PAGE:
Dear refs

Dear replacement refs,

You can breathe easy now. I’m sorry everyone felt you were incompetent and let you know it. You’re just inexperienced and maybe in a little over your head. The League would hardly have fared better if the commentators had tried their hand at your job; they only occasionally make the correct call from their lofty stadium box.

Plus, sports fans get a little crazy sometimes. OK, all the time.

It’s hard being a substitute anything, but you guys had it worse than substitute math teachers. You were the fresh young hires at Sterling Cooper scrambling to learn the ropes in an office full of buxom Joans in distracting low-cut dresses. But you made it through and can now go into seclusion and write a book about your ordeal and make a solid 1% of what those guys on the field are making for throwing around a ball.

Sincerely,

A sympathetic fan

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Football in the great outdoors

   


grandma’s porch.

Originally uploaded by endlessrevolt

I had a dilemma on this gorgeous almost-fall day: watch my beloved Patriots while stuck indoors or get outside and soak in the fleeting summer sun. Unwilling to choose, I camped out on the porch, dragging an ancient TV set with me; football, is, after all, meant to be enjoyed outdoors.

Sitting in the sun made me feel like I was at Gillette Stadium–not that I’ve ever been to Gillette Stadium, but how different could it be from watching football on my porch? The traffic whizzing by was loud–not unlike the sound of 68,000 cheering fans; there was tailgating (OK, some half-stale chips and salsa), and the sun was streaming down as if I were baking on the 50-yard line, kind of making it hard to see the plays, actually, but no matter. Then, when it was evident the Pats were going to lose spectacularly, not unlike the way they used to crush other teams, I packed up early and went inside to beat the traffic.

Game over…er–on

To stop the sobbing that started the moment Tom Brady went down on the field with a knee injury in the first quarter of the first game of the season, I’m trying to focus on the positive. Because hey, my Sundays have just opened up. Football season is so demanding anyway–sure, for the players, but equally for the fans. First, it’s a huge time commitment: several hours every Sunday afternoon or occasional marathon Monday night throughout the fall and winter. Who needs that kind of distraction? Second, it’s a heavy emotional investment, which, after the catastrophic end to last season, cannot be overstated. Suffice it to say, I’m at risk for high blood pressure and have a defibrillator on hand for the games. Third, the time off will give Brady some quality time with his son and model girlfriend, paparazzi-free, because really who will care where they’re buying a house or going to dinner or what he’s wearing: if he can’t throw the football, he’ll be lucky to rate a segment on Access Hollywood.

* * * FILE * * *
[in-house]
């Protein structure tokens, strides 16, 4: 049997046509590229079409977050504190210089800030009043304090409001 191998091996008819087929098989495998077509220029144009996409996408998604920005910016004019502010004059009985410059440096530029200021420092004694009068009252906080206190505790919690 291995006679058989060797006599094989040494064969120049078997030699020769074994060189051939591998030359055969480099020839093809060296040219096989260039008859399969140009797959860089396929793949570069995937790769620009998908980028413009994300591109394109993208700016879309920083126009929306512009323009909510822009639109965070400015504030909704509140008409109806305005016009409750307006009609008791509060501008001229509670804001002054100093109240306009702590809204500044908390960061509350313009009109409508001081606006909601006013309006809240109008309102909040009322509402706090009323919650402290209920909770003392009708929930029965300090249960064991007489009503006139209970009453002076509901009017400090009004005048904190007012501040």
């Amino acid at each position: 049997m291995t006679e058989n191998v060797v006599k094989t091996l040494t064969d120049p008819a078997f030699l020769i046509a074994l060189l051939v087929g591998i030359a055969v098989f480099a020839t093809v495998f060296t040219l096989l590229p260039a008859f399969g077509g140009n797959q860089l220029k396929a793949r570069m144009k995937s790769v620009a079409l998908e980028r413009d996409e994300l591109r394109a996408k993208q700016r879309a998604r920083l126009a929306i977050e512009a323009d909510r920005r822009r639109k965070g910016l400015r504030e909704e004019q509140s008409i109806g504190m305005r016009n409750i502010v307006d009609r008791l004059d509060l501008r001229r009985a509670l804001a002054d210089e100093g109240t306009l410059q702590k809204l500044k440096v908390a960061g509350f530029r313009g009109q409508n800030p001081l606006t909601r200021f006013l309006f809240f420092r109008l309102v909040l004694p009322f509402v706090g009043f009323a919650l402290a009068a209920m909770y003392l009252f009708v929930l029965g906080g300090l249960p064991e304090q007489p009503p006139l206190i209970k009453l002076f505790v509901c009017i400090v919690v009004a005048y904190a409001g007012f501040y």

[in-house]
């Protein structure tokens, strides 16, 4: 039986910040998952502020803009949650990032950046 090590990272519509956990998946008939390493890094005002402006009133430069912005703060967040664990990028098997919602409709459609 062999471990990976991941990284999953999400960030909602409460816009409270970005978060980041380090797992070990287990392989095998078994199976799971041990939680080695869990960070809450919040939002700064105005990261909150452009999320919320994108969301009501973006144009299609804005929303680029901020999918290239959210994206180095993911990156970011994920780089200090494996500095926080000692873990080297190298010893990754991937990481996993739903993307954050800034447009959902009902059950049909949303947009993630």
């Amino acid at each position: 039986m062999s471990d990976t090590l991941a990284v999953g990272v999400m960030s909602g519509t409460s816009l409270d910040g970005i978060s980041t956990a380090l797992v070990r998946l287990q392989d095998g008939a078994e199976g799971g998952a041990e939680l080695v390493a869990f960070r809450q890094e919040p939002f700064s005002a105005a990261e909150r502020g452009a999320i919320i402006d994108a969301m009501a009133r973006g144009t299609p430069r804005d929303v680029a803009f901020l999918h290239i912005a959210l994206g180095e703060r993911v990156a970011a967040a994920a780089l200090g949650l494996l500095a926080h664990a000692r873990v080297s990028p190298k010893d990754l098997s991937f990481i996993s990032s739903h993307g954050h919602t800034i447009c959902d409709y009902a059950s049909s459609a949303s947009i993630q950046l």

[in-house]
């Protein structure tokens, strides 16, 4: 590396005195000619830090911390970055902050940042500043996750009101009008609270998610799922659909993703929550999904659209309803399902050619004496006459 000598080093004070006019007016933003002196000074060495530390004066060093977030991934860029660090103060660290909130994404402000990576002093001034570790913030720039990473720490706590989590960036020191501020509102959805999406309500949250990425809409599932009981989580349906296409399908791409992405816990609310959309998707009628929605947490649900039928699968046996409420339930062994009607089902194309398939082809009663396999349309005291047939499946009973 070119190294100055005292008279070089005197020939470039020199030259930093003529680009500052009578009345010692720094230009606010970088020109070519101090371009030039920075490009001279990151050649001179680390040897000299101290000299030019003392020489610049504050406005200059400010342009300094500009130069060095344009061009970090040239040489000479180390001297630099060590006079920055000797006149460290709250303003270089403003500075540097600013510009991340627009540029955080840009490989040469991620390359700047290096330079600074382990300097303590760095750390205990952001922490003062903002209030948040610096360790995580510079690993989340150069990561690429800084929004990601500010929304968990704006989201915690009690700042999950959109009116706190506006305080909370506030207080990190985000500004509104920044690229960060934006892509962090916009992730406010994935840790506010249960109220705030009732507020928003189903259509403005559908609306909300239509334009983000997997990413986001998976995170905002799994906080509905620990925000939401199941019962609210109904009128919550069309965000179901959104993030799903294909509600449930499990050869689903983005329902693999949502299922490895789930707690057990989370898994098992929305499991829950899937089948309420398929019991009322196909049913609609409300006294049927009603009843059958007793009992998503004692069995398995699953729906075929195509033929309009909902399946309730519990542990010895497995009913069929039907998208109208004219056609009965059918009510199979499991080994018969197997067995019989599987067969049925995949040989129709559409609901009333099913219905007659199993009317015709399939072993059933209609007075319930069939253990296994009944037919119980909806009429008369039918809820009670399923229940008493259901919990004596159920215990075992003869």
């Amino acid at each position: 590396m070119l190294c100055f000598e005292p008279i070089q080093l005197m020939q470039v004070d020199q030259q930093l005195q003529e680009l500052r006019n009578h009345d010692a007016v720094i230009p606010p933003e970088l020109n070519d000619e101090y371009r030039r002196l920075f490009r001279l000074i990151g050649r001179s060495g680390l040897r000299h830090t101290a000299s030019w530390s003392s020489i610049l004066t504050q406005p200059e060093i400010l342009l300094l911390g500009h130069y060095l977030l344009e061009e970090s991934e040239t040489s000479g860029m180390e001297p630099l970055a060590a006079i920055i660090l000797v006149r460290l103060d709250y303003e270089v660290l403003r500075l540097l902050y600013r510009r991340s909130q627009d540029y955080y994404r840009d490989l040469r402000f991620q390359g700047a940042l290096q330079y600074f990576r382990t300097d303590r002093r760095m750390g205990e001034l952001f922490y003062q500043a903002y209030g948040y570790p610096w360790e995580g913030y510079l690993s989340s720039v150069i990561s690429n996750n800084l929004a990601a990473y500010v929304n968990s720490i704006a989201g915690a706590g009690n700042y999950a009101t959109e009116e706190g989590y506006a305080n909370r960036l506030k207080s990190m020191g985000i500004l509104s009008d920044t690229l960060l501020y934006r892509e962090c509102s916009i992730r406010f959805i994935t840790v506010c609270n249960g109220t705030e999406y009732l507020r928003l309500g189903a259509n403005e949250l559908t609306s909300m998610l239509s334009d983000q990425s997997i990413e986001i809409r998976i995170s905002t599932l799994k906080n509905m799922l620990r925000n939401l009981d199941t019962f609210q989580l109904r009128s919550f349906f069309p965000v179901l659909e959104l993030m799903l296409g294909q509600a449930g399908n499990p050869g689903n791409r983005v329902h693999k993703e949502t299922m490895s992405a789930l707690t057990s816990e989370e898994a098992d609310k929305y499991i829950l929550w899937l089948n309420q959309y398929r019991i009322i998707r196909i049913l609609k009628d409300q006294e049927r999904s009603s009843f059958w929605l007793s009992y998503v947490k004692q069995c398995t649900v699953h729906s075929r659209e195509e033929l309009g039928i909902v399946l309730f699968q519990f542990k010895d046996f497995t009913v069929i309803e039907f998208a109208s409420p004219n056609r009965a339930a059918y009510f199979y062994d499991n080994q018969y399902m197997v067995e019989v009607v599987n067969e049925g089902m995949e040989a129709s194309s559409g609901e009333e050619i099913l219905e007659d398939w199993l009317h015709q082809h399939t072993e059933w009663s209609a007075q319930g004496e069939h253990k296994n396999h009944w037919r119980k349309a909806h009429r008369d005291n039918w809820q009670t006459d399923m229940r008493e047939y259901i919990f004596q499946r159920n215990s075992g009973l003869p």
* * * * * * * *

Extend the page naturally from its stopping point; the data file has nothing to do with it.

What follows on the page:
Oh, what’s this? Backup QB Matt Cassel has thrown for two touchdowns, and the Pats are on top 14-10. Maybe things will be OK (flashback to a young Brady coming in for an injured Bledsoe and getting the job done). And wait, now the Chiefs’ QB is down too? Damn, there go my Sundays.

New England's Tom Brady (12) fires a pass downfield just as Kansas City's Bernard Pollard (out of the photo) hits his leg and buckles it. (Winslow Townson/Associated Press)

Things I did on the first Sunday without football

1. Put away my Patriots t-shirt for the season. Goodbye stupid shirt; see you in August. Just so you know, you’re no longer my lucky shirt.

2. Made a mediocre lunch, nostalgic for the feasts of game day. Even lime Tostitos have lost their charm.

3. Moped around the house, reflexively grabbing the remote and then tossing it aside with a sigh.

4. Cursed the snow that fell during four separate squalls on Sunday. Snow is only welcome during playoff games.

5. Read an article by sportswriter Dan Shaughnessy who put the loss into perspective: it was bad, but not as bad as the spectacular collapses of the Red Sox, which while true, only made me feel worse.

The Pats are Super Bowl champs–in Africa

It’s a given that days before the Super Bowl, t-shirts are made declaring each team the winner. Hungry fans demand wearables the very next day. So, where do the silkscreened sweatshirts of the losing team go to die? Third world countries, apparently. It’s a win-win: manufacturers ship the clothing to people who need it, and New Englanders can take solace in the fact that somewhere, at least on the backs of a few blissfully unaware Zimbabweans, the Patriots are Super Bowl champions.

There is crying in football, sobbing actually

“Morning,” the bus driver said. I noticed he had omitted the “good” and I was grateful. We sat in silence, joined in sadness. The bus wasn’t scheduled to leave for another two minutes. More unendurable waiting.

“Can you just drive?” I asked. “I mean, somewhere else.”

He was reading the Globe, full of bad, bad news. “Yeah,” he said. “Let’s go.”

We agreed on Florida–it’s warm and a long enough drive to allow for uninterrupted sobbing–but as the bus lumbered down the street, I saw that he was just humoring me. We were taking our normal route to the city, as if he thought I were kidding. As if he thought I could be remotely useful in my job today. As if he thought I had any reason at all to live.

Forget it. I don’t want to talk about it.